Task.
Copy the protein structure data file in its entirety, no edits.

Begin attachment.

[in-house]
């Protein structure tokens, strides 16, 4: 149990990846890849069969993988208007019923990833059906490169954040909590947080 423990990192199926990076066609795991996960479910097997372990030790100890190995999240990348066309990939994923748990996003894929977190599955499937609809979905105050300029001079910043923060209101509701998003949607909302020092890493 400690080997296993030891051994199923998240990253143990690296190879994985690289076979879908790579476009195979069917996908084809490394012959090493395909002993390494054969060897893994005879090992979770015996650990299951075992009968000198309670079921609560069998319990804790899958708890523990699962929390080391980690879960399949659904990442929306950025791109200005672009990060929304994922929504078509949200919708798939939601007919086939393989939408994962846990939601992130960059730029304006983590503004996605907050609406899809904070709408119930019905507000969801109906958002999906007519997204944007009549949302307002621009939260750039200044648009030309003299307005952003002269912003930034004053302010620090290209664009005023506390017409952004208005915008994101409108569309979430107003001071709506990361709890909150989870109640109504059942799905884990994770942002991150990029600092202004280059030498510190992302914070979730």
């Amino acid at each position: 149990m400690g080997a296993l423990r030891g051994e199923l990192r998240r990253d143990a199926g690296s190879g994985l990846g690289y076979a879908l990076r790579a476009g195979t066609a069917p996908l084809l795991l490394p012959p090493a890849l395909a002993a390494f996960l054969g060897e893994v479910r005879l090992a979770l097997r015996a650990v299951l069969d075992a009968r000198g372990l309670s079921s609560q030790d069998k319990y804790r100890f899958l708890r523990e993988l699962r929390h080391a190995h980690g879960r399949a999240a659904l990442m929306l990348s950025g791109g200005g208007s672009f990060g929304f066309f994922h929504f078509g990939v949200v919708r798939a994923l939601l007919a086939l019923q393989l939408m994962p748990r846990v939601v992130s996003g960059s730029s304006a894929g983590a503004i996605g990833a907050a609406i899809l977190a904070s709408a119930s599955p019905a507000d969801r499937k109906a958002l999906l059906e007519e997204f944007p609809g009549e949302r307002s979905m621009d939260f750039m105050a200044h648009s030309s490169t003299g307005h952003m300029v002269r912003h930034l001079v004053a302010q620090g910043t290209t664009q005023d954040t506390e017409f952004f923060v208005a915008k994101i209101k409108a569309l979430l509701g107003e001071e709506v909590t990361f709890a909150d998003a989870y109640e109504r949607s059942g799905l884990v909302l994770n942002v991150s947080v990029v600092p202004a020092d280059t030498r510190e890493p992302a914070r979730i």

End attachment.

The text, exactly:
[in-house]
């Protein structure tokens, strides 16, 4: 149990990846890849069969993988208007019923990833059906490169954040909590947080 423990990192199926990076066609795991996960479910097997372990030790100890190995999240990348066309990939994923748990996003894929977190599955499937609809979905105050300029001079910043923060209101509701998003949607909302020092890493 400690080997296993030891051994199923998240990253143990690296190879994985690289076979879908790579476009195979069917996908084809490394012959090493395909002993390494054969060897893994005879090992979770015996650990299951075992009968000198309670079921609560069998319990804790899958708890523990699962929390080391980690879960399949659904990442929306950025791109200005672009990060929304994922929504078509949200919708798939939601007919086939393989939408994962846990939601992130960059730029304006983590503004996605907050609406899809904070709408119930019905507000969801109906958002999906007519997204944007009549949302307002621009939260750039200044648009030309003299307005952003002269912003930034004053302010620090290209664009005023506390017409952004208005915008994101409108569309979430107003001071709506990361709890909150989870109640109504059942799905884990994770942002991150990029600092202004280059030498510190992302914070979730």
């Amino acid at each position: 149990m400690g080997a296993l423990r030891g051994e199923l990192r998240r990253d143990a199926g690296s190879g994985l990846g690289y076979a879908l990076r790579a476009g195979t066609a069917p996908l084809l795991l490394p012959p090493a890849l395909a002993a390494f996960l054969g060897e893994v479910r005879l090992a979770l097997r015996a650990v299951l069969d075992a009968r000198g372990l309670s079921s609560q030790d069998k319990y804790r100890f899958l708890r523990e993988l699962r929390h080391a190995h980690g879960r399949a999240a659904l990442m929306l990348s950025g791109g200005g208007s672009f990060g929304f066309f994922h929504f078509g990939v949200v919708r798939a994923l939601l007919a086939l019923q393989l939408m994962p748990r846990v939601v992130s996003g960059s730029s304006a894929g983590a503004i996605g990833a907050a609406i899809l977190a904070s709408a119930s599955p019905a507000d969801r499937k109906a958002l999906l059906e007519e997204f944007p609809g009549e949302r307002s979905m621009d939260f750039m105050a200044h648009s030309s490169t003299g307005h952003m300029v002269r912003h930034l001079v004053a302010q620090g910043t290209t664009q005023d954040t506390e017409f952004f923060v208005a915008k994101i209101k409108a569309l979430l509701g107003e001071e709506v909590t990361f709890a909150d998003a989870y109640e109504r949607s059942g799905l884990v909302l994770n942002v991150s947080v990029v600092p202004a020092d280059t030498r510190e890493p992302a914070r979730i």